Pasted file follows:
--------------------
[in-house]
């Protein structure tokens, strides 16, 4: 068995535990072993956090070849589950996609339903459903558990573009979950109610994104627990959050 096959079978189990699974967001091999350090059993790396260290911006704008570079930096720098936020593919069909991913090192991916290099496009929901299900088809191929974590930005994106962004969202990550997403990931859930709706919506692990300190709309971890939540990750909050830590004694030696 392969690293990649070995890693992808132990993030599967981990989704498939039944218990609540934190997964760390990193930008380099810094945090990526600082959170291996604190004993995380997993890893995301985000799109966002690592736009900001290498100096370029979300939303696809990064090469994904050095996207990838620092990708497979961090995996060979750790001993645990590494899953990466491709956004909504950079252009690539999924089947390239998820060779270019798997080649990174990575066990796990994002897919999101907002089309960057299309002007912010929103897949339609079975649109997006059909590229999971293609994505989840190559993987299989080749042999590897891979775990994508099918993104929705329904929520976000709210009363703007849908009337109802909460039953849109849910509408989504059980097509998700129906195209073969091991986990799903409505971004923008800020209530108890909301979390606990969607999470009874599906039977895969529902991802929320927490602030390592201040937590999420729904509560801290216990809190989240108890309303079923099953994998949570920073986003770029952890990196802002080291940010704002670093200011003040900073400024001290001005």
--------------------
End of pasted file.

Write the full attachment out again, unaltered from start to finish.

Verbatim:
[in-house]
């Protein structure tokens, strides 16, 4: 068995535990072993956090070849589950996609339903459903558990573009979950109610994104627990959050 096959079978189990699974967001091999350090059993790396260290911006704008570079930096720098936020593919069909991913090192991916290099496009929901299900088809191929974590930005994106962004969202990550997403990931859930709706919506692990300190709309971890939540990750909050830590004694030696 392969690293990649070995890693992808132990993030599967981990989704498939039944218990609540934190997964760390990193930008380099810094945090990526600082959170291996604190004993995380997993890893995301985000799109966002690592736009900001290498100096370029979300939303696809990064090469994904050095996207990838620092990708497979961090995996060979750790001993645990590494899953990466491709956004909504950079252009690539999924089947390239998820060779270019798997080649990174990575066990796990994002897919999101907002089309960057299309002007912010929103897949339609079975649109997006059909590229999971293609994505989840190559993987299989080749042999590897891979775990994508099918993104929705329904929520976000709210009363703007849908009337109802909460039953849109849910509408989504059980097509998700129906195209073969091991986990799903409505971004923008800020209530108890909301979390606990969607999470009874599906039977895969529902991802929320927490602030390592201040937590999420729904509560801290216990809190989240108890309303079923099953994998949570920073986003770029952890990196802002080291940010704002670093200011003040900073400024001290001005």